Monday, September 5, 2011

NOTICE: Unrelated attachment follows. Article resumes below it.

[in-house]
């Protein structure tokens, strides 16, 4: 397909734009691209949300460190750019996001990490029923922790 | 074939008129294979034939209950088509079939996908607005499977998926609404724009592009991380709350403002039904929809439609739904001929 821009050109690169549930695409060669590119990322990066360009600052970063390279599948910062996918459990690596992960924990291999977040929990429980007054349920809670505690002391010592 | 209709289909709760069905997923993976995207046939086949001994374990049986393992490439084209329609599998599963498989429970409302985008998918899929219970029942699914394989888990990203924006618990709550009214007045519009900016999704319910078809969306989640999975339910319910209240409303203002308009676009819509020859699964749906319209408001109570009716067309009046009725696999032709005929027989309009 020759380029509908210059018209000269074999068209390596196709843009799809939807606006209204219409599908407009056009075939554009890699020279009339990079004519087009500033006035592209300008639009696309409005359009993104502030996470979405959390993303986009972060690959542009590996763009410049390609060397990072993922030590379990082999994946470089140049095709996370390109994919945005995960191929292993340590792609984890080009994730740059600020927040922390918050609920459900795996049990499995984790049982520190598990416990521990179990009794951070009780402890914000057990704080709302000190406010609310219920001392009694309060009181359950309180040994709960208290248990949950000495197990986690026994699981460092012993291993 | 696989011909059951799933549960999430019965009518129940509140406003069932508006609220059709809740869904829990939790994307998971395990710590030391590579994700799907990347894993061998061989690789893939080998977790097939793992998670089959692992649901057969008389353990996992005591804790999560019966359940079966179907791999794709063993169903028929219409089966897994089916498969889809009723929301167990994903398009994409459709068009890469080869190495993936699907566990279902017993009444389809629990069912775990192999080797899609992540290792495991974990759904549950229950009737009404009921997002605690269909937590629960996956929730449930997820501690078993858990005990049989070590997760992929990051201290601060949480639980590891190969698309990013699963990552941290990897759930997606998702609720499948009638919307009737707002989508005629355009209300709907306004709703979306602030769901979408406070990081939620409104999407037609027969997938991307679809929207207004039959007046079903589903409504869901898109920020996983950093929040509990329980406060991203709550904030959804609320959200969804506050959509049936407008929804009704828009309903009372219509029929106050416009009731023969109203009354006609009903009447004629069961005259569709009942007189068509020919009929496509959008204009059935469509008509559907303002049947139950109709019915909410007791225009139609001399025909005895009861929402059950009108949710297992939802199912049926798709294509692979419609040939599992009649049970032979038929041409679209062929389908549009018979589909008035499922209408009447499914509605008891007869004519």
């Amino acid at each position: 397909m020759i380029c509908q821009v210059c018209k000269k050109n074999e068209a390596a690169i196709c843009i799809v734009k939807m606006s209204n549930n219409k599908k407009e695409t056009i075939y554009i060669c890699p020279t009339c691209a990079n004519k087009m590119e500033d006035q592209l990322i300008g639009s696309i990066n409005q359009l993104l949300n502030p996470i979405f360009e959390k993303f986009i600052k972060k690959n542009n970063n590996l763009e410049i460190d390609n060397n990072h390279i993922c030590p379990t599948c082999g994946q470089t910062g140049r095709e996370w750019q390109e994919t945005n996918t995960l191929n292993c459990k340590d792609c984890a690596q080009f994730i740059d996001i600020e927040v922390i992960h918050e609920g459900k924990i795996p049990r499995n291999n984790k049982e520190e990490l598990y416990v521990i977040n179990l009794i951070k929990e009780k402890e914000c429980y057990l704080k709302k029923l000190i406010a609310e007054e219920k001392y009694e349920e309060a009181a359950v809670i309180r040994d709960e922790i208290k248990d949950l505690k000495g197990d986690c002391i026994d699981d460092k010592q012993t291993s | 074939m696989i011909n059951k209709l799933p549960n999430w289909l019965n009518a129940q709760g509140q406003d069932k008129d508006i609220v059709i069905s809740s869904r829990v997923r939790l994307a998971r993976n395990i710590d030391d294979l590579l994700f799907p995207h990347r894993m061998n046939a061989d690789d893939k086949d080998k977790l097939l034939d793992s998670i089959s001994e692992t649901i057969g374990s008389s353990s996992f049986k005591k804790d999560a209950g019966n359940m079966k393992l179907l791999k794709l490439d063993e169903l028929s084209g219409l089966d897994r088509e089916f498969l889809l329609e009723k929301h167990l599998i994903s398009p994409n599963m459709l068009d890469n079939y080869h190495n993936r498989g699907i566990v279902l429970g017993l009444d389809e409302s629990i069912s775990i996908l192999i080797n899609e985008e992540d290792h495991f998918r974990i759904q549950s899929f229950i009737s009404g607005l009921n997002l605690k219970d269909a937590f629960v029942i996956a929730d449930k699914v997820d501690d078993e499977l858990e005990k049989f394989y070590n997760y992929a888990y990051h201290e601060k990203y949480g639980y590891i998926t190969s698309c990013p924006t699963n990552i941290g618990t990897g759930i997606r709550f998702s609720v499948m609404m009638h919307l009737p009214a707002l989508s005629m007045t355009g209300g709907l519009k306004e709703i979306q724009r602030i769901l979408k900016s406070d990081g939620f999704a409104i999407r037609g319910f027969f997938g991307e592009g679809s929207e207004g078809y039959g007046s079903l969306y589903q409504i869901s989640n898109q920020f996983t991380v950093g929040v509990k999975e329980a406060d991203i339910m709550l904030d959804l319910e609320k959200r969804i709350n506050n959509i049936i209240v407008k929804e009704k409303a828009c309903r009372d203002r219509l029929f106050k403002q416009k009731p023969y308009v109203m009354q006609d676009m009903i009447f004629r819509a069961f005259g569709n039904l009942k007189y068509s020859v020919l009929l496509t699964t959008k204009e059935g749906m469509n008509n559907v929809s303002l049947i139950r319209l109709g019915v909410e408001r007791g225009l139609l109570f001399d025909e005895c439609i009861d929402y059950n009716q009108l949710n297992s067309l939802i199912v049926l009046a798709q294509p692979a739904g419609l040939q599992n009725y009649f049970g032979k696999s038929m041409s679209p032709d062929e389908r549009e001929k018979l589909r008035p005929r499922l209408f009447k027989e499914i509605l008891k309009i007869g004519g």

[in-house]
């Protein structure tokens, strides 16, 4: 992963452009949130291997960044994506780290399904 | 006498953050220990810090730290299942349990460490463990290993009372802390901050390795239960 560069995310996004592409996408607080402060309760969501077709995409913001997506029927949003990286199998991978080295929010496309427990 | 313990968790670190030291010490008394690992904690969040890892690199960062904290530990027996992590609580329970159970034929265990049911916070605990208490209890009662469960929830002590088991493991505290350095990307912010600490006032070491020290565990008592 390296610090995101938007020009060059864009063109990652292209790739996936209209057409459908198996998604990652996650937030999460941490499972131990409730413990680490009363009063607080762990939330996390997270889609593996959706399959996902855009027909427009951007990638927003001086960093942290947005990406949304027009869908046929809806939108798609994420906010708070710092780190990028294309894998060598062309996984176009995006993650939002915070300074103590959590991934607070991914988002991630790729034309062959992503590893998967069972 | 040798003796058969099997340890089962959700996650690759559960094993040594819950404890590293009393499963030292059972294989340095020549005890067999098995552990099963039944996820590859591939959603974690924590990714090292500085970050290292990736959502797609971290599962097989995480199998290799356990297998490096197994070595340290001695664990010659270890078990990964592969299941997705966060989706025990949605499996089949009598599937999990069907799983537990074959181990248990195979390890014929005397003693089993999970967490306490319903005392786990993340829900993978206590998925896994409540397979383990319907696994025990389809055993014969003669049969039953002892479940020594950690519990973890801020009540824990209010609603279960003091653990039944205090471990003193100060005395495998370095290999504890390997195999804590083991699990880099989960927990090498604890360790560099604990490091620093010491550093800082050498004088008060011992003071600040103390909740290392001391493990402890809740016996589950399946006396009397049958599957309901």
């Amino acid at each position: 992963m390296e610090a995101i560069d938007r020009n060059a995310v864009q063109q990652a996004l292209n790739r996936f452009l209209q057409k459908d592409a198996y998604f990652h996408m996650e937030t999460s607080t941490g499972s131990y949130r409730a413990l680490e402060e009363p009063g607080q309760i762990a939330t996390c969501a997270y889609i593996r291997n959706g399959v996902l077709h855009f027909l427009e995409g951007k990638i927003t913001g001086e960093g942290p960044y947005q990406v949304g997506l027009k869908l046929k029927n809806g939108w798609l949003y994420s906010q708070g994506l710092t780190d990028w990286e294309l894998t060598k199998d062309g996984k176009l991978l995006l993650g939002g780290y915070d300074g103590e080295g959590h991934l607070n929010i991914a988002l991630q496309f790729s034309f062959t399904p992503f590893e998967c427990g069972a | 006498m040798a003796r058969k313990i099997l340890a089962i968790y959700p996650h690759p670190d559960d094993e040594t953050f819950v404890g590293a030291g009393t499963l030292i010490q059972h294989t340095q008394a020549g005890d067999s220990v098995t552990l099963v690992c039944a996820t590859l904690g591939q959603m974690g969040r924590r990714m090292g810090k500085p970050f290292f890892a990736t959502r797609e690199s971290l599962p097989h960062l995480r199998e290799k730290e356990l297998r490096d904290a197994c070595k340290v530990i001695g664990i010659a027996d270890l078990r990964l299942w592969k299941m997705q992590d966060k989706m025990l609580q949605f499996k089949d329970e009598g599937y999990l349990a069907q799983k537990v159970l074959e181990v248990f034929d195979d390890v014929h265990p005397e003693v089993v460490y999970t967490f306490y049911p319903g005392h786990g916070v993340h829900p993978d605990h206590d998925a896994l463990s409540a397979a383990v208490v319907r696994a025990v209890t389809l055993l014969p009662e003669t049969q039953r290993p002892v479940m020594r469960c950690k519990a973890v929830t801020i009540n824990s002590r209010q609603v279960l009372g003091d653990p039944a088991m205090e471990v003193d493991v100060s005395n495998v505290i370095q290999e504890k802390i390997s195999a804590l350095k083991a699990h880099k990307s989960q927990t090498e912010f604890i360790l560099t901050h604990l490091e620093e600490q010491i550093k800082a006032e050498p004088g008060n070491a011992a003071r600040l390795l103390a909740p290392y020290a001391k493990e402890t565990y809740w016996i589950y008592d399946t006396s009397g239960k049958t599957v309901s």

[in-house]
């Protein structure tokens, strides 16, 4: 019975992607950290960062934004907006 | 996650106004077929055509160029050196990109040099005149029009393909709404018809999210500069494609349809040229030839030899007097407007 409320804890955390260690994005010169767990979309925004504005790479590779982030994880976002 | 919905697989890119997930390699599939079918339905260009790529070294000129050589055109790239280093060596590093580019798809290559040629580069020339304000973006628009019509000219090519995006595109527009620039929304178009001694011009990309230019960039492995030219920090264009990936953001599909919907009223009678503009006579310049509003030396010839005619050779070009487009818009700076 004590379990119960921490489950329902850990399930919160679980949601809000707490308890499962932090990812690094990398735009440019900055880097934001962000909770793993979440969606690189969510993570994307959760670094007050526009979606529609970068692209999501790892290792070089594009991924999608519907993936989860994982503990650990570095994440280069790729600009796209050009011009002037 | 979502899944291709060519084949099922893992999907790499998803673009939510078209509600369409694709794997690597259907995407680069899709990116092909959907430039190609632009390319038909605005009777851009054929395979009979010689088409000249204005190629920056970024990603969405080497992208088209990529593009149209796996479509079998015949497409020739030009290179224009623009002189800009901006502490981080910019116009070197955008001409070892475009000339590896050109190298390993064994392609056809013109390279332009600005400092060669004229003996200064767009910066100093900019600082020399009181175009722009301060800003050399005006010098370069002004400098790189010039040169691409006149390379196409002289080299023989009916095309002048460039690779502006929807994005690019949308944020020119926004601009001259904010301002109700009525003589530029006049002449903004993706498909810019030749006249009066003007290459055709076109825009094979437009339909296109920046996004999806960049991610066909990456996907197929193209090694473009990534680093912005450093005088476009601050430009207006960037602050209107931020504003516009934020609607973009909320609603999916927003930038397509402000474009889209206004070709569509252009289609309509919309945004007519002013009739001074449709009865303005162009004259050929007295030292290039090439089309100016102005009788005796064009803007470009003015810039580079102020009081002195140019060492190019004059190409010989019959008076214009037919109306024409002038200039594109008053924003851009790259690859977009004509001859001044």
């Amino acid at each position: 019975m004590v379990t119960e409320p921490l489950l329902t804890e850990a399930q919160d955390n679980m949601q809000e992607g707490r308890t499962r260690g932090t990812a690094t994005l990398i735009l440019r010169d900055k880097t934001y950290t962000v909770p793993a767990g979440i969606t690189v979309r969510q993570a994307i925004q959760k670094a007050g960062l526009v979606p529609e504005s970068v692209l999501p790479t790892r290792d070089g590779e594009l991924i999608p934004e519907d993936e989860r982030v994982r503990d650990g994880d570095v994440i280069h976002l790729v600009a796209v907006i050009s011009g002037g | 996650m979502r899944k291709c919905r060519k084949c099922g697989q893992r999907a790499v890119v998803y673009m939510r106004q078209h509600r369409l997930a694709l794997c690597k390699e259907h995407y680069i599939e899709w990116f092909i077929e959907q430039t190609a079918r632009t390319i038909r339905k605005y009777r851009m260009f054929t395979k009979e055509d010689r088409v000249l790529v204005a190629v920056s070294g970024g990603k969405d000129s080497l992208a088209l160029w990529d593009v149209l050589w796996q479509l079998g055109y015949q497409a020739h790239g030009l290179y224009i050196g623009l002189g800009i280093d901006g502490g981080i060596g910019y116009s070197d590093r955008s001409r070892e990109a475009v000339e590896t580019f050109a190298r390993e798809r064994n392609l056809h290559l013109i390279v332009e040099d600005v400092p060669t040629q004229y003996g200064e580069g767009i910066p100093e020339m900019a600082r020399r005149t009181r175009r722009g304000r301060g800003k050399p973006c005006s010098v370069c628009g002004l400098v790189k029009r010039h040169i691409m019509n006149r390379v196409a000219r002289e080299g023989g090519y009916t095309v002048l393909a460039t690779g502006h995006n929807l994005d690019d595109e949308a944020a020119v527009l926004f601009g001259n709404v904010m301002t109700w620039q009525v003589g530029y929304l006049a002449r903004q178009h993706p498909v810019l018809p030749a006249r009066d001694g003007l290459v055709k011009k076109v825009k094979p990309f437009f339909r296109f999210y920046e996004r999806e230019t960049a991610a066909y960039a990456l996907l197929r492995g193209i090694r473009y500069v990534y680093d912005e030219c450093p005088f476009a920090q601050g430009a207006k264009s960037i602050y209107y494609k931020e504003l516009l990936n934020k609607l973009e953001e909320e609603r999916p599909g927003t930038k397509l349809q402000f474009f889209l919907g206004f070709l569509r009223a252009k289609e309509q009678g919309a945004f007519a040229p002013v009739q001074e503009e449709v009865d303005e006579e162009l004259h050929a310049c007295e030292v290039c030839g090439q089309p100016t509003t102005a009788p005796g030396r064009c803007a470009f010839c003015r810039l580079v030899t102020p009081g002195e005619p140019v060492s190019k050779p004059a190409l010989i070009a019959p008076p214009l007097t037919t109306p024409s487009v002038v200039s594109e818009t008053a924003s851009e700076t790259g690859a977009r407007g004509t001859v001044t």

The Mothering Chronicles 1: Comfort